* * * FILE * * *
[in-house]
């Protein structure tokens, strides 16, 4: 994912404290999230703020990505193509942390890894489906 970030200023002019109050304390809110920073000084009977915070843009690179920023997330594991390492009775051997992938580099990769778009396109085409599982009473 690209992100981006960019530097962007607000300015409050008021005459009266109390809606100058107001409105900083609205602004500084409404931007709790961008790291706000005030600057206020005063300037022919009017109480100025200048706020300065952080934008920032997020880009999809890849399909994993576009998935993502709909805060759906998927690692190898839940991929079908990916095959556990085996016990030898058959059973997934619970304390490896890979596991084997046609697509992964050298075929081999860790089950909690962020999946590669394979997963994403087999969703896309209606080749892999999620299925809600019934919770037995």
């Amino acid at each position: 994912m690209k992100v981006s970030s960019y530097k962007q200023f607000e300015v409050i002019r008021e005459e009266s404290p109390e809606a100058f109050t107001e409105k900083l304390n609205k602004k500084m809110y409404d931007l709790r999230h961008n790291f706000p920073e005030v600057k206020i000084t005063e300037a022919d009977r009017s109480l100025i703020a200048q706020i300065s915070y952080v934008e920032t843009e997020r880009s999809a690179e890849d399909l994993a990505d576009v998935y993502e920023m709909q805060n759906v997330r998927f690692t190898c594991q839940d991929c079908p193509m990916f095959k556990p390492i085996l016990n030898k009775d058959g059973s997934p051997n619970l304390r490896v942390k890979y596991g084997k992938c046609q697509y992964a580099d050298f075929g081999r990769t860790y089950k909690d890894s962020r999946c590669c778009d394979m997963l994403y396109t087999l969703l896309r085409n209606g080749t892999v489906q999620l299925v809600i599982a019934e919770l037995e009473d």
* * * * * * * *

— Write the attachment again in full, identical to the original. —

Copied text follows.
[in-house]
């Protein structure tokens, strides 16, 4: 994912404290999230703020990505193509942390890894489906 970030200023002019109050304390809110920073000084009977915070843009690179920023997330594991390492009775051997992938580099990769778009396109085409599982009473 690209992100981006960019530097962007607000300015409050008021005459009266109390809606100058107001409105900083609205602004500084409404931007709790961008790291706000005030600057206020005063300037022919009017109480100025200048706020300065952080934008920032997020880009999809890849399909994993576009998935993502709909805060759906998927690692190898839940991929079908990916095959556990085996016990030898058959059973997934619970304390490896890979596991084997046609697509992964050298075929081999860790089950909690962020999946590669394979997963994403087999969703896309209606080749892999999620299925809600019934919770037995």
């Amino acid at each position: 994912m690209k992100v981006s970030s960019y530097k962007q200023f607000e300015v409050i002019r008021e005459e009266s404290p109390e809606a100058f109050t107001e409105k900083l304390n609205k602004k500084m809110y409404d931007l709790r999230h961008n790291f706000p920073e005030v600057k206020i000084t005063e300037a022919d009977r009017s109480l100025i703020a200048q706020i300065s915070y952080v934008e920032t843009e997020r880009s999809a690179e890849d399909l994993a990505d576009v998935y993502e920023m709909q805060n759906v997330r998927f690692t190898c594991q839940d991929c079908p193509m990916f095959k556990p390492i085996l016990n030898k009775d058959g059973s997934p051997n619970l304390r490896v942390k890979y596991g084997k992938c046609q697509y992964a580099d050298f075929g081999r990769t860790y089950k909690d890894s962020r999946c590669c778009d394979m997963l994403y396109t087999l969703l896309r085409n209606g080749t892999v489906q999620l299925v809600i599982a019934e919770l037995e009473d």